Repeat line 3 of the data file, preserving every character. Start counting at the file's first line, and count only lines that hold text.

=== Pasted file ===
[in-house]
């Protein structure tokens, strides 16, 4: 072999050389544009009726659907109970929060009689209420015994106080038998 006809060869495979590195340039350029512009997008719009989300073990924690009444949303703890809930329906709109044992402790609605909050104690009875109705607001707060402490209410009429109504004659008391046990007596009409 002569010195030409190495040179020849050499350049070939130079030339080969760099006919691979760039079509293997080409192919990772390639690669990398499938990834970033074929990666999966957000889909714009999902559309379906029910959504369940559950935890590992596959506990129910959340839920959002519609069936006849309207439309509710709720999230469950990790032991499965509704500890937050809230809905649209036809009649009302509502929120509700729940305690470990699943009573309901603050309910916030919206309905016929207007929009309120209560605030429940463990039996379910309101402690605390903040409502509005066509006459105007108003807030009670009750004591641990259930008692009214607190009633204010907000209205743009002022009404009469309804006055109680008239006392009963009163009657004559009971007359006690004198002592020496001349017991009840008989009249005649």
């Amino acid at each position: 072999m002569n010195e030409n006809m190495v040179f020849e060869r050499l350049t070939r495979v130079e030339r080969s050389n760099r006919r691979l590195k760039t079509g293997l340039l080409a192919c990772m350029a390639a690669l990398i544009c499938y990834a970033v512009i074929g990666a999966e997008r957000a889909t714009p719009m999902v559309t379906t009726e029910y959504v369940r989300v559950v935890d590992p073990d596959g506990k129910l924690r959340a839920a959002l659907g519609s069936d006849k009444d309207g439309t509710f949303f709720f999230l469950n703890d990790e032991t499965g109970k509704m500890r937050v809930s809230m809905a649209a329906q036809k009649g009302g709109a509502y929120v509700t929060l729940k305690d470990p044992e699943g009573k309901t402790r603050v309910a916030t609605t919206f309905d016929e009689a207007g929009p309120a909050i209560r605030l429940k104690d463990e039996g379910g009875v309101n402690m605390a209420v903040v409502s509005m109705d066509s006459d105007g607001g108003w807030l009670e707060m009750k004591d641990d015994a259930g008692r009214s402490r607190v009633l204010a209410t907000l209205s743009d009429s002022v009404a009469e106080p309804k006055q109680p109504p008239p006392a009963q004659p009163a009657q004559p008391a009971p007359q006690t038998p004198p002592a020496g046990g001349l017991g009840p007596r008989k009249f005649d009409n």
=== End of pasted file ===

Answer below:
């Amino acid at each position: 072999m002569n010195e030409n006809m190495v040179f020849e060869r050499l350049t070939r495979v130079e030339r080969s050389n760099r006919r691979l590195k760039t079509g293997l340039l080409a192919c990772m350029a390639a690669l990398i544009c499938y990834a970033v512009i074929g990666a999966e997008r957000a889909t714009p719009m999902v559309t379906t009726e029910y959504v369940r989300v559950v935890d590992p073990d596959g506990k129910l924690r959340a839920a959002l659907g519609s069936d006849k009444d309207g439309t509710f949303f709720f999230l469950n703890d990790e032991t499965g109970k509704m500890r937050v809930s809230m809905a649209a329906q036809k009649g009302g709109a509502y929120v509700t929060l729940k305690d470990p044992e699943g009573k309901t402790r603050v309910a916030t609605t919206f309905d016929e009689a207007g929009p309120a909050i209560r605030l429940k104690d463990e039996g379910g009875v309101n402690m605390a209420v903040v409502s509005m109705d066509s006459d105007g607001g108003w807030l009670e707060m009750k004591d641990d015994a259930g008692r009214s402490r607190v009633l204010a209410t907000l209205s743009d009429s002022v009404a009469e106080p309804k006055q109680p109504p008239p006392a009963q004659p009163a009657q004559p008391a009971p007359q006690t038998p004198p002592a020496g046990g001349l017991g009840p007596r008989k009249f005649d009409n």